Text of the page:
Big deal in the Big Apple

The $1 billion Halletts Point project would bring 1,921 market-rate residential units to a long-neglected part of Queens. Princeton, N.J.-based Lincoln Equities Group LLC has cleared a huge hurdle with an important nod from the local government board, Community Board 1.


The city has taken its first step toward what may be a wave of new development on Halletts Point peninsula, a long-neglected area south of Astoria Park in Queens. Members of Community Board 1 unanimously approved the plan by New Jersey-based Lincoln Equities Group LLC in May, which would allow the developers to build 11 buildings ranging in height between 11 and 31 stories.

The Halletts Point project would bring 1,921 market-rate units to the area, most of which would be one- or two-bedroom apartments, as well as a few waterfront townhouses. An additional 483 units would be affordable housing geared toward seniors.

There would also be additional parking, parks, and about 65,000 sq. ft. of retail, including a 30,000-sq.-ft. supermarket. “The goal was not just to make a new development, but a new community,” said Andrew Moesel, a spokesman for the Halletts Point development. “It took us four years of consensus-building to reach this point.”

The majority of residents in the area, named after an early British settler and landowner William Halletts, live in the Astoria Houses, which is operated by the New York City Housing Authority. Many residents have been vocal about the need for a state-of-the-art community center in the area, which the community board said the developer should add to its plans.

“I think it is owed to us,” said Claudia Coger, president the Astoria Houses Tenants Association, which supports the new development. “A facility for early education, seniors, job training and the arts is much needed in this community after years of neglect by the city.”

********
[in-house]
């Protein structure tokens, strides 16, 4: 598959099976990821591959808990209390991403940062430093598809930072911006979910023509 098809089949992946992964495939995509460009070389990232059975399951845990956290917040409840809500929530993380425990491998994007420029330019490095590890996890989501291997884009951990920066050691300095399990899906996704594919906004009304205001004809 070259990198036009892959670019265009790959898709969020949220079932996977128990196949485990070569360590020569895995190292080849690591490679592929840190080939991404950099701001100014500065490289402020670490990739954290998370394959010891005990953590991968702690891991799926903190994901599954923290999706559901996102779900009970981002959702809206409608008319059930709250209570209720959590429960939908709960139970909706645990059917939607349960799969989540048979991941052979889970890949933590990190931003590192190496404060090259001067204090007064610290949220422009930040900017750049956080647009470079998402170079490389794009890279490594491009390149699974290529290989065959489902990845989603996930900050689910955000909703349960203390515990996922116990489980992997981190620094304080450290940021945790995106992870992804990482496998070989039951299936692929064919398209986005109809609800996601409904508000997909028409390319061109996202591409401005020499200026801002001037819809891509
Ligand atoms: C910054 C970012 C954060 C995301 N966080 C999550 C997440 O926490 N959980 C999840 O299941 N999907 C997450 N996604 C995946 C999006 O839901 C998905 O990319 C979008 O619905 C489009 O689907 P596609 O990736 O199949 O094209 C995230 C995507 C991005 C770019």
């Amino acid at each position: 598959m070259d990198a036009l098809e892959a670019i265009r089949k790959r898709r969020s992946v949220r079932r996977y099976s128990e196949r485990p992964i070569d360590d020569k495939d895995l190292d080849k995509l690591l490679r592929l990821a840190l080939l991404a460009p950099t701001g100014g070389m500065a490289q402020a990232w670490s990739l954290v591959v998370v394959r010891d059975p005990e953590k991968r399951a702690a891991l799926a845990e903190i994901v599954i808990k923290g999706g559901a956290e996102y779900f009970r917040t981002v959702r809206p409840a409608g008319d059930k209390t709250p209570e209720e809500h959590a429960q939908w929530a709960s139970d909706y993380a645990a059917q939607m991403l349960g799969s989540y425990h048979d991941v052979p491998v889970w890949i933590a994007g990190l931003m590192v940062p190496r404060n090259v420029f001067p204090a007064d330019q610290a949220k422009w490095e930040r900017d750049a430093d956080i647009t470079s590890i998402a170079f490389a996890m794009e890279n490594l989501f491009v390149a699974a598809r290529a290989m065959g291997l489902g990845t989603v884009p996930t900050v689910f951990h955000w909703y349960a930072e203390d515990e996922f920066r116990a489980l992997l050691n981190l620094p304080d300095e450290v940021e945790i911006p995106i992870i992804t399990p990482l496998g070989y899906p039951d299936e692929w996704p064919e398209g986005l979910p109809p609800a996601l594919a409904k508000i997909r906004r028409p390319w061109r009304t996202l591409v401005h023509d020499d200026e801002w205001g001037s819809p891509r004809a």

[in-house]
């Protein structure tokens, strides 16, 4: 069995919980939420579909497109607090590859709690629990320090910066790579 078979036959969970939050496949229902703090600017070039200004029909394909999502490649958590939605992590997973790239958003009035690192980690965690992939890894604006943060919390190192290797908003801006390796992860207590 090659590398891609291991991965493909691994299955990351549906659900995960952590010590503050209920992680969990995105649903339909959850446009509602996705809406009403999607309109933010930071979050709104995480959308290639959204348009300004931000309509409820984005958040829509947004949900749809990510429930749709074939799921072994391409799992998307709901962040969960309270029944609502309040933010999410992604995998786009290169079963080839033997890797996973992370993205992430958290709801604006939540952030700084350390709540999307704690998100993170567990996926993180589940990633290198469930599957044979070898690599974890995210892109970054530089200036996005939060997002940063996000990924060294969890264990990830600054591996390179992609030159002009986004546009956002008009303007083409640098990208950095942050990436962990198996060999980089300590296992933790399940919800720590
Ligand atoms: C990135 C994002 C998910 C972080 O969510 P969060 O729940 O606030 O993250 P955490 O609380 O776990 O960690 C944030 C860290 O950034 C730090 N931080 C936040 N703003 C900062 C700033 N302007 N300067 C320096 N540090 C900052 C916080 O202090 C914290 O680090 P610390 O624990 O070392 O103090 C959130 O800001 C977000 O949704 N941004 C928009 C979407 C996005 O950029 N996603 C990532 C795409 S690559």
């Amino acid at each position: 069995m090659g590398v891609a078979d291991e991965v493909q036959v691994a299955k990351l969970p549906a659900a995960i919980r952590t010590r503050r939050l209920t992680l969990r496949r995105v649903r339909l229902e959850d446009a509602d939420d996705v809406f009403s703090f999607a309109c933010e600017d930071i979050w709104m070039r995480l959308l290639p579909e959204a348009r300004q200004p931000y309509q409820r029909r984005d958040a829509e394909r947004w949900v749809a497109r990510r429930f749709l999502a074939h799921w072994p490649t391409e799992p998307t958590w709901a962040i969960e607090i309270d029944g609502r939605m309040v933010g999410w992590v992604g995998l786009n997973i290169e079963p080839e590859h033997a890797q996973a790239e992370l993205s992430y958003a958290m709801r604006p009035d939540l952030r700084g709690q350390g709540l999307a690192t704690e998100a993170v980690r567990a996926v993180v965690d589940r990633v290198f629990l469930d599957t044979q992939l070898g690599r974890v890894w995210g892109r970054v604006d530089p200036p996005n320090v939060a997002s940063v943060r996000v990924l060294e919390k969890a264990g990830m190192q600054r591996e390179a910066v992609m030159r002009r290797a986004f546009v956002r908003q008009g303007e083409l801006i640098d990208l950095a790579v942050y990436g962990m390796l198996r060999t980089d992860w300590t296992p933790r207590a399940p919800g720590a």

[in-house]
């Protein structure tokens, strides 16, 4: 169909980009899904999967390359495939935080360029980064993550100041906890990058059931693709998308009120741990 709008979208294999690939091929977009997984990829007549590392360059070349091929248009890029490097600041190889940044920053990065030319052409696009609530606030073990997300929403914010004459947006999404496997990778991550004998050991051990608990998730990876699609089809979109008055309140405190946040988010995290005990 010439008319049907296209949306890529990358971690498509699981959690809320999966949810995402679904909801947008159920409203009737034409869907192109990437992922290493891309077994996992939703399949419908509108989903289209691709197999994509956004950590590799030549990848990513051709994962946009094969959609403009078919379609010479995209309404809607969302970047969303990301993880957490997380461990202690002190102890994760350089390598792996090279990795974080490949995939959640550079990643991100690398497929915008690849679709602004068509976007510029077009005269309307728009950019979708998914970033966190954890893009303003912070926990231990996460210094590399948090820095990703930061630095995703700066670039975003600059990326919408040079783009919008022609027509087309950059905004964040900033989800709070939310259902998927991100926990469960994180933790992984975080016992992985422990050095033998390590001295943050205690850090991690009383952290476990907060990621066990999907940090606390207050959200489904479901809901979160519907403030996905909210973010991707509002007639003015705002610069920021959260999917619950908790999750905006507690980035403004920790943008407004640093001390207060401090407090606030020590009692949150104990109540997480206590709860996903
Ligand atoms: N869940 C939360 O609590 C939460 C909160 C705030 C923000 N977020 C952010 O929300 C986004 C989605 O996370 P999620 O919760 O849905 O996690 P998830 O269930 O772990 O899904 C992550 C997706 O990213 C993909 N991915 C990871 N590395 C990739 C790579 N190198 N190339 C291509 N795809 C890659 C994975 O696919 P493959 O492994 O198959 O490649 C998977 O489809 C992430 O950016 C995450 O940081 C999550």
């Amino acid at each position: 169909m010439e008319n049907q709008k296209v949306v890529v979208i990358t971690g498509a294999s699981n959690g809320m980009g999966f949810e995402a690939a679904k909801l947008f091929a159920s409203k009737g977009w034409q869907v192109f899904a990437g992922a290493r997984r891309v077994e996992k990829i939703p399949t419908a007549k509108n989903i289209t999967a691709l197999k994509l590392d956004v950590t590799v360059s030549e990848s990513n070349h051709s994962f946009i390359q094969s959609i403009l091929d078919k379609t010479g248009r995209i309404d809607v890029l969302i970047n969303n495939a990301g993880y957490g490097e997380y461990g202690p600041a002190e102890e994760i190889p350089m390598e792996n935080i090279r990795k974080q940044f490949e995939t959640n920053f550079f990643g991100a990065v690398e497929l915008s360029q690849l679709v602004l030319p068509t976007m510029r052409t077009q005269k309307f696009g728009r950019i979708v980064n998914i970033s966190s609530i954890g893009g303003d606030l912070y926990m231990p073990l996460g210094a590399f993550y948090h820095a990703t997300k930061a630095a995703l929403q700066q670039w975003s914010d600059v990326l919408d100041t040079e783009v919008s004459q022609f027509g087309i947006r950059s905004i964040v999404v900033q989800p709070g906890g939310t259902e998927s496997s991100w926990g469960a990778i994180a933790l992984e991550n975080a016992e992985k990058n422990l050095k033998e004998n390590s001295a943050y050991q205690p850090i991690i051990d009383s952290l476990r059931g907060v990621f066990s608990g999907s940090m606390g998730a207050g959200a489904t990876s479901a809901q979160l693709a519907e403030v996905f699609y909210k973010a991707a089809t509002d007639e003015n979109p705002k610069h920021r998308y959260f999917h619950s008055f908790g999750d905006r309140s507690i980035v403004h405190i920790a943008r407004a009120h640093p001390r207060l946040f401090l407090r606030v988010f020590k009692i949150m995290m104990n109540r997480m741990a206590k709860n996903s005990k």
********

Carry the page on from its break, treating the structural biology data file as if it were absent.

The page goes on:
In addition to the waterfront, the developers would also construct several new buildings and a school on current housing authority land. The school would be built only after the construction of the third Halletts Point building, explained Robert Schenkel, Lincoln Equities’ senior director of development.

After residents have moved into those buildings, a survey will be conducted by the School Construction Authority to determine how many new children moved into the neighborhood to help determine details of the new school for kindergarten through eighth grade, he added.

Some community board members scoffed at this timeline, however. “Some of us on this board have sat here, trying to get a new school built for 20 years,” said board member Frances Luhmann-McDonald.

Schenkel estimates that an additional 6,700 people could eventually move into Halletts Point, or Hallets Point as the name is sometimes spelled.

The proposal is now subject to approval by the Queens borough president and the City Council, both slated in the coming months. If approved, construction will likely start later next year and continue to 2022.

The second project on the peninsula may bring in an additional 3,000 residents. Efstathios Valiotis, chief executive of Alma Realty Corp., heads a group of investors that is seeking city approval for its development called Astoria Cove.

This $800 million plan calls for constructing seven new buildings ranging between eight and 30 stories with a total of 1,701 apartment units. The Department of City Planning will hold a community meeting on the proposal end of May.

“We’ve been working with the city for about two years, and I think it’s the right project at the right time to bring life into what is a desolate waterfront area in Queens,” said Howard Weiss, an attorney representing Astoria Cove.

Weiss said the developers are looking to bring in a school for kindergarten through fifth grade, additional parking, parkland and a new supermarket. Pending city approval, construction on this project could start in the next three to four years.

City Council Member Peter Vallone Jr., who is running to become the next Queens borough president, said expanding certain services, such as transportation and schools, to accommodate the increase in population was a “no brainer.”

“I would prefer the development of Halletts Point not be piecemealed, but rather be a comprehensive, integrated plan for the entire area,” he said.

Currently, there are three bus lines that connect the peninsula with the rest of Queens, two of which run to the 30th Avenue N/Q subway station, almost a mile away. The Astoria Cove project calls for expanding transportation options, including a shuttle bus service to nearby subway stations and possibly bringing the East River Ferry to the peninsula, the latter an idea also championed by U.S. Sen. Charles Schumer.

Skeptics of the ferry expansion say it would be difficult to build a new ferry terminal at Halletts Point since the peninsula is close to Hell Gate, a turbulent narrow strait that connects the East River to Long Island Sound.

Author: Kaya Laterman,